The fourth problem with what may be emerging as the conventional interpretation is that it is reductionistic.   There seems to be no place in that narrative for the then Treasury Secretary Bentsen using the threat of dollar depreciation to secure trade concessions from Japan.   It also ignores the German policy mix overshoot after the Berlin Wall fell and the leveraged buy-out of East Germany.  The German policy mix of expanding fiscal policy and tight monetary policy, which relative to GDP was roughly the same as the Reagan-Volcker mix, is the most bullish combination for a currency.  The Bundesbank easing in 1994 marked the beginning of the end of that Deutschemark overshoot.

The German policy mix also caused strains within the European Exchange Rate Mechanism.  Officials moved the goal posts in August 1993 from 2.25% bands to 15% bands.  This meant that speculators could no longer buy the high yielding ERM currencies, like the Italian lira, and sell the German mark, picking up the interest rate differential, while being confident that officials would defend the narrow band.  This also contributed to the overshoot of the mark initially.

In any event, the point is the one-dimensional focus does not do the complexities justice.    It offers a caricature of the divergence theme.    That Fed can contemplate tightening while the ECB is considering easing further is the tip of the proverbial iceberg.  It reflects a host of fundamental considerations.

In June 2008, the US 2-year yield was 226 bp below the similar German yield.   The US does not offer a premium to Germany until late 2011.  It stayed below 40 bp until the middle of Q2 2014.  Given the moves in the euro-dollar exchange rate over this period,  These events fit better into the non-linear narrative than the conventional one.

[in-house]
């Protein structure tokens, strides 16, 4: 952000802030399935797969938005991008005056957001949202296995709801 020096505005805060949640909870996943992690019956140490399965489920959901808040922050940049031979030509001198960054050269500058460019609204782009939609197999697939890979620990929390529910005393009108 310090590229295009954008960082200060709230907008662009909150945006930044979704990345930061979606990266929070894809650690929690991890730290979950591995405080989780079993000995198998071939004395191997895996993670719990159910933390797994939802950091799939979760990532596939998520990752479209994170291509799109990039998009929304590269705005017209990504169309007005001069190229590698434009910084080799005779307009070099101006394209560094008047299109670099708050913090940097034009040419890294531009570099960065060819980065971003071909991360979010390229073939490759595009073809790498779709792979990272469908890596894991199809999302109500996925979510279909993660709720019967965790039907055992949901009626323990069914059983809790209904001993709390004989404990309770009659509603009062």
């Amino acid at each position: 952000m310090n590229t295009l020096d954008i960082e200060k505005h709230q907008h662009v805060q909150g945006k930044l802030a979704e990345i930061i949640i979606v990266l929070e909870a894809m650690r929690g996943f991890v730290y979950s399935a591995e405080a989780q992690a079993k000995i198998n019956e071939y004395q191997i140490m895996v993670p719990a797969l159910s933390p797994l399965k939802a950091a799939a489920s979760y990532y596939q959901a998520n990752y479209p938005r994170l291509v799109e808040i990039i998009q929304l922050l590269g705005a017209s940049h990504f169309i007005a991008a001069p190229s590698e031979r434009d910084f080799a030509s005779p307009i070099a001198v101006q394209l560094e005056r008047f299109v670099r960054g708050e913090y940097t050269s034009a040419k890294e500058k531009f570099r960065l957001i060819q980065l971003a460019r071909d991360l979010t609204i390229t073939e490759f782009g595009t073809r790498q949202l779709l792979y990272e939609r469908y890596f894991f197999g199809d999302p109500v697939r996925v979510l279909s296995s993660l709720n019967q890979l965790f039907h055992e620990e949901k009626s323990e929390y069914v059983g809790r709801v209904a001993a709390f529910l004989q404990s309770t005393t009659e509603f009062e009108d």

At around 120 bp now, the premium is likely to continue to trend higher.  And not just for a few weeks or months.  The ECB’s current unorthodox easing will continue until at least September 2016 and, there is good reason to expect it will be extended.  Every central bank that has gone down the QE path has done more than they initially anticipated.  The ECB does not look to be the exception.

The Fed’s dot-plots suggest the majority suspect that four rate hikes next year will be appropriate.   Some investment houses agree, but we are less sanguine.  The cautiousness of the Fed, the weak global environment, downside risks to commodity prices and the upside risks to the dollar warn of some disappointment.  Moreover, unlike the past cycles, the Fed’s balance sheet will be brought into play.  Some $220 bln of Treasuries that it holds mature next year.  It will not let all of this roll-off its balance sheet, but it is possible that some balance sheet shrinkage is allowed especially later in 2016.  From the Fed’s point of view, this and not the end of the buying under QE represents a tightening.

In 2005 and 2006, the US 2-year premium over Germany was around 185 bp.  In 1999s, it reached  almost 265 bp.  It peaked at almost 290 bp in 1997.  The premium now is about 122 bp.  Is is really much of a stretch of the imagination to suspect that by the end of 2017 it will be at least 225 bp.   Can this already be discounted?  By investors who make 2016 and 2017 contributions to their retirement accounts?  Have corporate treasurers made hedging decisions for 2016 and 2017 based on this yet?  The interest rate differentials provide an incentive structure not only for current savings/investments but for ongoing flows.

It is difficult to anticipate the end of the dollar rally before monetary divergence, and all that implies, is nearer an end. Before the Obama dollar rally is over, we project the euro to retest its historic lows.  The overshoot is part of the cycle.